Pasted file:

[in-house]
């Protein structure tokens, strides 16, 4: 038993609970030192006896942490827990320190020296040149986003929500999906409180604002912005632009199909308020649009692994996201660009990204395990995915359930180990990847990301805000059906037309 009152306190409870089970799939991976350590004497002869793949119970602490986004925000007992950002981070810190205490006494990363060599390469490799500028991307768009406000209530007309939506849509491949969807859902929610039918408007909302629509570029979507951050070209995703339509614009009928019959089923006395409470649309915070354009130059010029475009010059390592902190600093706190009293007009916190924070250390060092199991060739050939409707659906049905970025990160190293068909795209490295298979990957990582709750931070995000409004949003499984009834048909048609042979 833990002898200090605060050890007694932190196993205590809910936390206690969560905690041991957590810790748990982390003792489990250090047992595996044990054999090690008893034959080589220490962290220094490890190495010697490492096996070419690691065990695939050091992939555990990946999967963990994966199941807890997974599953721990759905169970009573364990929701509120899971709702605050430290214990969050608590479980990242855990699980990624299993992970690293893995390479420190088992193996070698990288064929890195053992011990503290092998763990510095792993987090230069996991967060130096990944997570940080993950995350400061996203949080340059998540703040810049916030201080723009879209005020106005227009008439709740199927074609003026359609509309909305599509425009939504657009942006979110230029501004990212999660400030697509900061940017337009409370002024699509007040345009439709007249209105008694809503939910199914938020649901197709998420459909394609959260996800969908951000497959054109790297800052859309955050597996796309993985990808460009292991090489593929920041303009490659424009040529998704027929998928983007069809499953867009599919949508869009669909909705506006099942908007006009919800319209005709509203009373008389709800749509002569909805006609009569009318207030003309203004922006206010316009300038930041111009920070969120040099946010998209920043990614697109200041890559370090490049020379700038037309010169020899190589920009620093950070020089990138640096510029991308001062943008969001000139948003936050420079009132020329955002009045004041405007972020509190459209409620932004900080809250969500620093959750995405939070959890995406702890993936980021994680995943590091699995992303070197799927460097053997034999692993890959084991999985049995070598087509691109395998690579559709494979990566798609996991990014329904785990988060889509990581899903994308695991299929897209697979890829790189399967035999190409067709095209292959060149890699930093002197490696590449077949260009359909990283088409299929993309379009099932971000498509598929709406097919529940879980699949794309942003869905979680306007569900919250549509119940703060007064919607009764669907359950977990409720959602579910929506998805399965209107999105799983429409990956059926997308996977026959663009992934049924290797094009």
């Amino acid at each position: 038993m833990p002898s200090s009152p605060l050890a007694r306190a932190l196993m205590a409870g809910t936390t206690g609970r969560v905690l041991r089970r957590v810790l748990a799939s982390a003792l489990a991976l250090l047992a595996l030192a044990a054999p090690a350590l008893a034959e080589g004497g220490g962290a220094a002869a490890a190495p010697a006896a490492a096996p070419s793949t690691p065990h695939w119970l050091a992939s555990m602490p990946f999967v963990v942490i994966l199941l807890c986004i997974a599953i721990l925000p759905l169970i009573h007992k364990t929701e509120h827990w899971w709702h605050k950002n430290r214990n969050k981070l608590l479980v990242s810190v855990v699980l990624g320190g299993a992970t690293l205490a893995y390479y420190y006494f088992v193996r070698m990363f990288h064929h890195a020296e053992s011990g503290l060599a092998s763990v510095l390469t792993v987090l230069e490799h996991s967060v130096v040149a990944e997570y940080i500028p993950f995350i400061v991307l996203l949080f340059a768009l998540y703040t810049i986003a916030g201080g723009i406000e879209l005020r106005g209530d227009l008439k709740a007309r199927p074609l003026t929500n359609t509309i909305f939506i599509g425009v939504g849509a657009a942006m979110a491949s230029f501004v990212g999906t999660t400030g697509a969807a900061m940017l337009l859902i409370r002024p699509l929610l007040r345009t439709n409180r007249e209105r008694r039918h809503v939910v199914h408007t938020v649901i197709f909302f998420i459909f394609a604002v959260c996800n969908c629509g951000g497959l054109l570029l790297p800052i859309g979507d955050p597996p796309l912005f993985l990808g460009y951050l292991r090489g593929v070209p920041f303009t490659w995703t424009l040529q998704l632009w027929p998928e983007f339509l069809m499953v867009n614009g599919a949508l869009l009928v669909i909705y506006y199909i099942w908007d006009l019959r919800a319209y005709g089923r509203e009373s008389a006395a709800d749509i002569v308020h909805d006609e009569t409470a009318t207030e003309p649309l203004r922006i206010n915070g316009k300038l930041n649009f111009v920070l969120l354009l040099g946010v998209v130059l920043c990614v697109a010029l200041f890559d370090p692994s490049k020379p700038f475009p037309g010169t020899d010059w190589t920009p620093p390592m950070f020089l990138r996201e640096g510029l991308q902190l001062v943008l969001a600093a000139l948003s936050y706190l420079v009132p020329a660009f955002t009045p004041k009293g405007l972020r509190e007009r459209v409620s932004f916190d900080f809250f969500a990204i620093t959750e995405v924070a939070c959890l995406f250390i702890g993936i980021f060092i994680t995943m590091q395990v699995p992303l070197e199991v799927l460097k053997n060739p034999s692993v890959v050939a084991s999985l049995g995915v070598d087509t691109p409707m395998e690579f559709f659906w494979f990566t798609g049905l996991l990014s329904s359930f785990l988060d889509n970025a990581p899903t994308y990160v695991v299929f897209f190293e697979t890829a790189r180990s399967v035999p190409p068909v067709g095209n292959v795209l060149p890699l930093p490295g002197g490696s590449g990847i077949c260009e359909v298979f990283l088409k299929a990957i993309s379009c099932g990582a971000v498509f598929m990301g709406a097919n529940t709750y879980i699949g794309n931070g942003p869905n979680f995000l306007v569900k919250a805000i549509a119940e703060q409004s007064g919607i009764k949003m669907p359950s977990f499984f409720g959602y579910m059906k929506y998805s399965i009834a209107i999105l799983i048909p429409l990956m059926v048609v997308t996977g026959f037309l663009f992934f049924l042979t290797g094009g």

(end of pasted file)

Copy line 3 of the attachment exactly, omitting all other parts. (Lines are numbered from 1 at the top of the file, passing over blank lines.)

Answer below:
């Amino acid at each position: 038993m833990p002898s200090s009152p605060l050890a007694r306190a932190l196993m205590a409870g809910t936390t206690g609970r969560v905690l041991r089970r957590v810790l748990a799939s982390a003792l489990a991976l250090l047992a595996l030192a044990a054999p090690a350590l008893a034959e080589g004497g220490g962290a220094a002869a490890a190495p010697a006896a490492a096996p070419s793949t690691p065990h695939w119970l050091a992939s555990m602490p990946f999967v963990v942490i994966l199941l807890c986004i997974a599953i721990l925000p759905l169970i009573h007992k364990t929701e509120h827990w899971w709702h605050k950002n430290r214990n969050k981070l608590l479980v990242s810190v855990v699980l990624g320190g299993a992970t690293l205490a893995y390479y420190y006494f088992v193996r070698m990363f990288h064929h890195a020296e053992s011990g503290l060599a092998s763990v510095l390469t792993v987090l230069e490799h996991s967060v130096v040149a990944e997570y940080i500028p993950f995350i400061v991307l996203l949080f340059a768009l998540y703040t810049i986003a916030g201080g723009i406000e879209l005020r106005g209530d227009l008439k709740a007309r199927p074609l003026t929500n359609t509309i909305f939506i599509g425009v939504g849509a657009a942006m979110a491949s230029f501004v990212g999906t999660t400030g697509a969807a900061m940017l337009l859902i409370r002024p699509l929610l007040r345009t439709n409180r007249e209105r008694r039918h809503v939910v199914h408007t938020v649901i197709f909302f998420i459909f394609a604002v959260c996800n969908c629509g951000g497959l054109l570029l790297p800052i859309g979507d955050p597996p796309l912005f993985l990808g460009y951050l292991r090489g593929v070209p920041f303009t490659w995703t424009l040529q998704l632009w027929p998928e983007f339509l069809m499953v867009n614009g599919a949508l869009l009928v669909i909705y506006y199909i099942w908007d006009l019959r919800a319209y005709g089923r509203e009373s008389a006395a709800d749509i002569v308020h909805d006609e009569t409470a009318t207030e003309p649309l203004r922006i206010n915070g316009k300038l930041n649009f111009v920070l969120l354009l040099g946010v998209v130059l920043c990614v697109a010029l200041f890559d370090p692994s490049k020379p700038f475009p037309g010169t020899d010059w190589t920009p620093p390592m950070f020089l990138r996201e640096g510029l991308q902190l001062v943008l969001a600093a000139l948003s936050y706190l420079v009132p020329a660009f955002t009045p004041k009293g405007l972020r509190e007009r459209v409620s932004f916190d900080f809250f969500a990204i620093t959750e995405v924070a939070c959890l995406f250390i702890g993936i980021f060092i994680t995943m590091q395990v699995p992303l070197e199991v799927l460097k053997n060739p034999s692993v890959v050939a084991s999985l049995g995915v070598d087509t691109p409707m395998e690579f559709f659906w494979f990566t798609g049905l996991l990014s329904s359930f785990l988060d889509n970025a990581p899903t994308y990160v695991v299929f897209f190293e697979t890829a790189r180990s399967v035999p190409p068909v067709g095209n292959v795209l060149p890699l930093p490295g002197g490696s590449g990847i077949c260009e359909v298979f990283l088409k299929a990957i993309s379009c099932g990582a971000v498509f598929m990301g709406a097919n529940t709750y879980i699949g794309n931070g942003p869905n979680f995000l306007v569900k919250a805000i549509a119940e703060q409004s007064g919607i009764k949003m669907p359950s977990f499984f409720g959602y579910m059906k929506y998805s399965i009834a209107i999105l799983i048909p429409l990956m059926v048609v997308t996977g026959f037309l663009f992934f049924l042979t290797g094009g």